“Hot Little Number” is almost exactly what it says it is, a crunchy stomper of a song that builds and builds to something just shy of a visceral crescendo, then stops without the expected moment of release and resolution at its tail. The unsettled taste at that point is a perfect launching point into the clamorous swirl of album-closer “Song,” which alternates silences, concussions, unresolved chords, atonal figures, and unexpected changes into a wild excursion of perfectly planned chaos. “In the sickness inside, I wrote my song,” sings Sonin in the album’s final lyrical stanza, before a three-minute feedback workout carries the record into an exhausted void of its own making. Wow.

It ain’t easy listening, that’s for sure, but it is highly rewarding, and marks another move up the quality Y-axis as Heuston, Sonin and their evolving cast of cohorts push their sonic envelope ever closer to its tearing point with each subsequent release. I am glad to note that this new record and their complete back catalog are now readily available on iTunes and other standard outlets, as they’ve been a bit hard to come by in the past on a variety of less stable platforms. I highly recommend Seven Out, Pay The Don’ts, and then encourage an exploration through the CGT archives for those of you who like to be stirred and challenged in your musical choices. And I certainly look forward to hearing what they come up with next time they hit the studio, as I expect them to swing big and connect again, making my record collection one disc better in the process.

Click the album cover to score your own copy of the disc from Noreaster Failed Industries.

Tree and Soil Research Fund: Designing for Healthy Trees

As President and CEO of TREE Fund, one of the more interesting and exciting aspects of my job is strategically evaluating challenges and opportunities in our mission areas, knitting together disparate ideas to bring resources to bear on under-funded needs, and then executing those plans on behalf of our urban forests and their home communities. We’ve launched a new initiative this year that I consider to be a perfect example of how our problem-solving efforts can make a difference when  we are able to shepherd communal resources toward addressing a widespread problem. Here’s the deal . . .

Thriving urban forests empower community health and prosperity, providing overwhelmingly positive impacts on the aggregate health of cities and suburbs. Research routinely demonstrates a host of benefits from healthy urban canopies, some of them perhaps intuitive, but others sublime and surprising, e.g. increased birth weights, increased retail sales, accelerated patient healing, enhanced student learning, reduction of the urban heat island temperature, reduced runoff and increased water quality, decreased violent crime, and increased sense of common ownership for public spaces. These ecological, economic, and social benefits increase the well-being of families and the vibrancy of communities around the world.

Because trees are long-lived organisms, tree planning, planting, and life cycle care decisions made today will shape their health and impacts for many generations to come. Unfortunately, the potential benefits of our city trees are often reduced when designers, developers, or engineers take a “lollypop on a stick” planning approach to placing trees in the built environment. Our standards often only consider the parts of the trees above ground, while ignoring the crucial subsurface roots, soil and ecology that are essential to our cities’ trees. Nursery stock may contain serious defects, and tree design may be based more on aesthetic preconceptions or code compliance rather than providing for long term growth. Add to this mix new tree diseases and insects, encouraged by globalization and climate change, and the prospects for successful urban trees are not assured.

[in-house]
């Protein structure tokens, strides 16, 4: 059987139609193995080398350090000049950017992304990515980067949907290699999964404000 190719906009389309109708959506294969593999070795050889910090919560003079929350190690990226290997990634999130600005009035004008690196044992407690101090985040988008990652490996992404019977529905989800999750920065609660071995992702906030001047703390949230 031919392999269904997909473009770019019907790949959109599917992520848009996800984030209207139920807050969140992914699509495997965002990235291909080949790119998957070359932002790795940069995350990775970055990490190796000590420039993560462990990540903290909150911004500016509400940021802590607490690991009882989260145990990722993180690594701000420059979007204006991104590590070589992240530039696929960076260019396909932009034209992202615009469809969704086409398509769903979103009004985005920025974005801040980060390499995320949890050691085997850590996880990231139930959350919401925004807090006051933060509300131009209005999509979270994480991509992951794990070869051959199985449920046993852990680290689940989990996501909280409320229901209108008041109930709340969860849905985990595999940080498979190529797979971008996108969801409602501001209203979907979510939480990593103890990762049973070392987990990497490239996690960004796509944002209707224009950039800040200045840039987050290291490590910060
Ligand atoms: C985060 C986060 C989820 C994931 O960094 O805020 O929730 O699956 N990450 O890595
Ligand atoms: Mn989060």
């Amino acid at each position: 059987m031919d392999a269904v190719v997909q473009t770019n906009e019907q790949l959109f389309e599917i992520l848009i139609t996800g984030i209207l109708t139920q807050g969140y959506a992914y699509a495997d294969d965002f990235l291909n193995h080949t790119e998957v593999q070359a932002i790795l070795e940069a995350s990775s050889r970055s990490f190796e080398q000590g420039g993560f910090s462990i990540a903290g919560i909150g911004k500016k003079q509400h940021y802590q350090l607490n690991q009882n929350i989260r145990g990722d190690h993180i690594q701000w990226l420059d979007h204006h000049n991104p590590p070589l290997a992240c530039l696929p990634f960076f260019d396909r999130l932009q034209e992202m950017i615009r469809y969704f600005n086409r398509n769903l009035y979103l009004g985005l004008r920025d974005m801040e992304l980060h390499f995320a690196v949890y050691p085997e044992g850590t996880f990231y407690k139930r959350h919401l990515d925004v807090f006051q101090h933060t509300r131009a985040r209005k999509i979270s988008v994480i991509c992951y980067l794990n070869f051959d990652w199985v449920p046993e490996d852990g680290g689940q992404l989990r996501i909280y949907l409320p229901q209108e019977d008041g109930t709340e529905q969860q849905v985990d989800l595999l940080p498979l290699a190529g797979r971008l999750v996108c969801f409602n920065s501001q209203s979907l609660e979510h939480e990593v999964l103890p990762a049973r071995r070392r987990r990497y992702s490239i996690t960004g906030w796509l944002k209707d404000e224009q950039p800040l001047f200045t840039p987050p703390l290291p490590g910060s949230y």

Many of the important questions related to establishing city trees are not well researched, with design decisions influenced by the evolution of best practices or outdated specifications and details. In order to educate landscape architects and municipal planners alike, TREE Fund’s Board of Trustees established the Tree and Soil Research Fund for Landscape Architecture (TSRF) in 2017 with the following charter:

TSRF will be a permanently restricted endowment fund supporting areas of research of interest to the landscape architecture community with special focus in the area of trees and soils. Supported research will include the following: the design and specification of trees and soils in urban landscapes; propagation and nursery practices that impact the establishment and long term growth of trees; improving species diversity; tree root and canopy structure improvement; soil and drainage design and modification; tree planting practices; tree planting space design; tree establishment and maintenance practices; and planting soil management and maintenance.

TREE Fund has an endowment target goal for TSRF of $500,000, after which it will generate earnings to fund $25,000 per year in research grants, in perpetuity, directly targeted to urban tree and soil research. The effort is being spearheaded by internationally renowned landscape architect James Urban, FASLA, who serves on TREE Fund’s Board of Trustees, for which I am deeply grateful. Our team is currently in the lead gift phase of the campaign, seeking both corporate or individual contributions to empower this initiative.

Here’s a handy little flyer that you might find useful if you’re interested in helping us, or if you know someone else who might be. Feel free to print or forward to your heart’s content — or to contact me if you’d like to learn more. It’s a worthy cause, and I’m excited to see it through to fruition.

Imagine this scene without trees . . .